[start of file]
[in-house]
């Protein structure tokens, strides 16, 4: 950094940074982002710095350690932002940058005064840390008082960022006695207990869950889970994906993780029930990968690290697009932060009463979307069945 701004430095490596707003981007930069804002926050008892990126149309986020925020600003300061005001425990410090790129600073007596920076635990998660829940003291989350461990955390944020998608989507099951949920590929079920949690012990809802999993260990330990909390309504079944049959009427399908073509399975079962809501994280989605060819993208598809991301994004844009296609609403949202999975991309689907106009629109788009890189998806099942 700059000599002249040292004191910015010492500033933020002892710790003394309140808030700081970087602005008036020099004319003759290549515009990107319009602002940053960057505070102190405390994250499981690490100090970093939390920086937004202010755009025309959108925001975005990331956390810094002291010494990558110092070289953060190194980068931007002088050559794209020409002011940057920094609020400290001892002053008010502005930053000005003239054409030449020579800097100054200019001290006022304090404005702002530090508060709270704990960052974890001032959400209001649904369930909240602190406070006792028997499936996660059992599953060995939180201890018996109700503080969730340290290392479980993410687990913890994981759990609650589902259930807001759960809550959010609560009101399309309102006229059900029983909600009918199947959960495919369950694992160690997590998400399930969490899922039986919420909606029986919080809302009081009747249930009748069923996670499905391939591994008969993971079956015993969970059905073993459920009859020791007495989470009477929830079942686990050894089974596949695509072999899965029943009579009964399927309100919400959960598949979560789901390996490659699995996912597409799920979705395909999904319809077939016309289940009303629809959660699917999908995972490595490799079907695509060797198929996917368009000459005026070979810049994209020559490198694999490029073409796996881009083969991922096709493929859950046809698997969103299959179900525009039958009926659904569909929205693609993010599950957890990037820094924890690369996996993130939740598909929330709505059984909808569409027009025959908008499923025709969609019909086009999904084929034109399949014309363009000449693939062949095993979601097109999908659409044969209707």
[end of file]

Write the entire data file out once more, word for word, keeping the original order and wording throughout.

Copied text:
[in-house]
């Protein structure tokens, strides 16, 4: 950094940074982002710095350690932002940058005064840390008082960022006695207990869950889970994906993780029930990968690290697009932060009463979307069945 701004430095490596707003981007930069804002926050008892990126149309986020925020600003300061005001425990410090790129600073007596920076635990998660829940003291989350461990955390944020998608989507099951949920590929079920949690012990809802999993260990330990909390309504079944049959009427399908073509399975079962809501994280989605060819993208598809991301994004844009296609609403949202999975991309689907106009629109788009890189998806099942 700059000599002249040292004191910015010492500033933020002892710790003394309140808030700081970087602005008036020099004319003759290549515009990107319009602002940053960057505070102190405390994250499981690490100090970093939390920086937004202010755009025309959108925001975005990331956390810094002291010494990558110092070289953060190194980068931007002088050559794209020409002011940057920094609020400290001892002053008010502005930053000005003239054409030449020579800097100054200019001290006022304090404005702002530090508060709270704990960052974890001032959400209001649904369930909240602190406070006792028997499936996660059992599953060995939180201890018996109700503080969730340290290392479980993410687990913890994981759990609650589902259930807001759960809550959010609560009101399309309102006229059900029983909600009918199947959960495919369950694992160690997590998400399930969490899922039986919420909606029986919080809302009081009747249930009748069923996670499905391939591994008969993971079956015993969970059905073993459920009859020791007495989470009477929830079942686990050894089974596949695509072999899965029943009579009964399927309100919400959960598949979560789901390996490659699995996912597409799920979705395909999904319809077939016309289940009303629809959660699917999908995972490595490799079907695509060797198929996917368009000459005026070979810049994209020559490198694999490029073409796996881009083969991922096709493929859950046809698997969103299959179900525009039958009926659904569909929205693609993010599950957890990037820094924890690369996996993130939740598909929330709505059984909808569409027009025959908008499923025709969609019909086009999904084929034109399949014309363009000449693939062949095993979601097109999908659409044969209707």